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Topographic Rainfall of Tropical Cyclones past a Mountain Range as Categorized by Idealized Simulations

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  • 1 Department of Atmospheric Sciences, National Central University, Jhongli, Taiwan
  • 2 WeatherRisk Explore Incorporation, Taipei, Taiwan
  • 3 Department of Land, Air, and Water Resources, University of California, Davis, Davis, California
  • 4 Central Weather Bureau, Taipei, Taiwan
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Abstract

Topographic rainfall induced by westbound tropical cyclones past an island mountain is investigated using an idealized Weather Research and Forecasting (WRF) Model. Idealized simulations with varying vortex core size R (100–250 km), vortex intensity Vmax (20–35 m s−1), and steering wind speed U (4–10 m s−1) are conducted. The results show that the geometric distributions of major rainfall over the island are not greatly sensitive to cloud microphysics schemes using either single momentum or double momentum. Major rainfall is produced over northeastern and southwestern slopes of the mountain for smaller U. As U is doubled, the rainfall, however, is considerably weakened or is present only over southwestern slopes. For smaller U, a bifurcation of island rainfall with a sudden change in intensity or geometric shifting exists within a tiny range of R or Vmax. When the bifurcation occurs with small track deviations, geometric distributions of major rainfall are also more sensitive to cloud microphysics schemes. Such formation of bifurcation or double-peak rainfall, however, is significantly reduced when the terrain size is doubled. Systematic experiments are conducted to relate the topographical rainfalls over the northern half, southern half, and the whole of the mountain slopes to varying R, Vmax, and U. Larger U tends to produce much larger southern rainfall than northern rainfall. The average and maximum rainfalls generally increase with increased Vmax, except for large R. The decrease of average rainfall and maximum rainfall with increased U is more evident for smaller R, while not necessarily true for larger R.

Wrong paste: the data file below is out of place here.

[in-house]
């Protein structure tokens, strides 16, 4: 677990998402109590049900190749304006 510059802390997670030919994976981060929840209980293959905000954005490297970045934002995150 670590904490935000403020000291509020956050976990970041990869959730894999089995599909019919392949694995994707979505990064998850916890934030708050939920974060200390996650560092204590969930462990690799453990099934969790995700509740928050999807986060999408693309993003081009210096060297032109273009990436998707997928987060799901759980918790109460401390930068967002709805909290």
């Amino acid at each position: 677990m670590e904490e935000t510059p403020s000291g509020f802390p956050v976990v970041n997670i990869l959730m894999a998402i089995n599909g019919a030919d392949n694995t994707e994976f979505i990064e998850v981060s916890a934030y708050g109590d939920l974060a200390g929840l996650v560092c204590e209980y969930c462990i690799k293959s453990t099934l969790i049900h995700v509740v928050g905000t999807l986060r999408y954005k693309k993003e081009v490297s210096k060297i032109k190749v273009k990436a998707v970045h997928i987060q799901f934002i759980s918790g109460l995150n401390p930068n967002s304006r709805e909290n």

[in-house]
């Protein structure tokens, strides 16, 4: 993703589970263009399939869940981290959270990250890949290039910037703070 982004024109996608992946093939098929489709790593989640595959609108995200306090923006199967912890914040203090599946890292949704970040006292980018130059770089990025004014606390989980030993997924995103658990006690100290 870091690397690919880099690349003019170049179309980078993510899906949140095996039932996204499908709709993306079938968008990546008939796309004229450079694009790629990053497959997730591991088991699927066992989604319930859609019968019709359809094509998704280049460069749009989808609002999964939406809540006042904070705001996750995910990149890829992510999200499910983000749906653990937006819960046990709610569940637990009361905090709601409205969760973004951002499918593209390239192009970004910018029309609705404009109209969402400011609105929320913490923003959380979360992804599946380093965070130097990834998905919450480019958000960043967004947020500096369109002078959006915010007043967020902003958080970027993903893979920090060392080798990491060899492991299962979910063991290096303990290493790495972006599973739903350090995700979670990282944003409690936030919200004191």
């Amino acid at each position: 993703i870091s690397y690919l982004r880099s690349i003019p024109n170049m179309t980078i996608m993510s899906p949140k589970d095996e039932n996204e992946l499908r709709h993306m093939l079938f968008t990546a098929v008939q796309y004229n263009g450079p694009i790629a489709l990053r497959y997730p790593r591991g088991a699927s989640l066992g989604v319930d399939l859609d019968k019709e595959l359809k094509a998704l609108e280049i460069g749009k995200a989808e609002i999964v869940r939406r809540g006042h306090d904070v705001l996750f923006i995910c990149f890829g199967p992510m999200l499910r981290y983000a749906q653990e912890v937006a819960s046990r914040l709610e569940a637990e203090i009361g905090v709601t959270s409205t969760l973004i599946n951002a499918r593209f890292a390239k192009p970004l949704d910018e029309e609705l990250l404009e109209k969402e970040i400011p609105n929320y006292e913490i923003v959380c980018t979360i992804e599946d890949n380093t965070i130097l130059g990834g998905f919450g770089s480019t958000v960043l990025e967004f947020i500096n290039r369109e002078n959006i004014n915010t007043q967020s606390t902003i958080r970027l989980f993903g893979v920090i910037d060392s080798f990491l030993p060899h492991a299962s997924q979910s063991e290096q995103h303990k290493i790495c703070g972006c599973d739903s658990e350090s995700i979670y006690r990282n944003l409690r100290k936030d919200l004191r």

© 2019 American Meteorological Society. For information regarding reuse of this content and general copyright information, consult the AMS Copyright Policy (www.ametsoc.org/PUBSReuseLicenses).

Corresponding author: Ching-Yuang Huang, hcy@atm.ncu.edu.tw

Abstract

Topographic rainfall induced by westbound tropical cyclones past an island mountain is investigated using an idealized Weather Research and Forecasting (WRF) Model. Idealized simulations with varying vortex core size R (100–250 km), vortex intensity Vmax (20–35 m s−1), and steering wind speed U (4–10 m s−1) are conducted. The results show that the geometric distributions of major rainfall over the island are not greatly sensitive to cloud microphysics schemes using either single momentum or double momentum. Major rainfall is produced over northeastern and southwestern slopes of the mountain for smaller U. As U is doubled, the rainfall, however, is considerably weakened or is present only over southwestern slopes. For smaller U, a bifurcation of island rainfall with a sudden change in intensity or geometric shifting exists within a tiny range of R or Vmax. When the bifurcation occurs with small track deviations, geometric distributions of major rainfall are also more sensitive to cloud microphysics schemes. Such formation of bifurcation or double-peak rainfall, however, is significantly reduced when the terrain size is doubled. Systematic experiments are conducted to relate the topographical rainfalls over the northern half, southern half, and the whole of the mountain slopes to varying R, Vmax, and U. Larger U tends to produce much larger southern rainfall than northern rainfall. The average and maximum rainfalls generally increase with increased Vmax, except for large R. The decrease of average rainfall and maximum rainfall with increased U is more evident for smaller R, while not necessarily true for larger R.

© 2019 American Meteorological Society. For information regarding reuse of this content and general copyright information, consult the AMS Copyright Policy (www.ametsoc.org/PUBSReuseLicenses).

Corresponding author: Ching-Yuang Huang, hcy@atm.ncu.edu.tw
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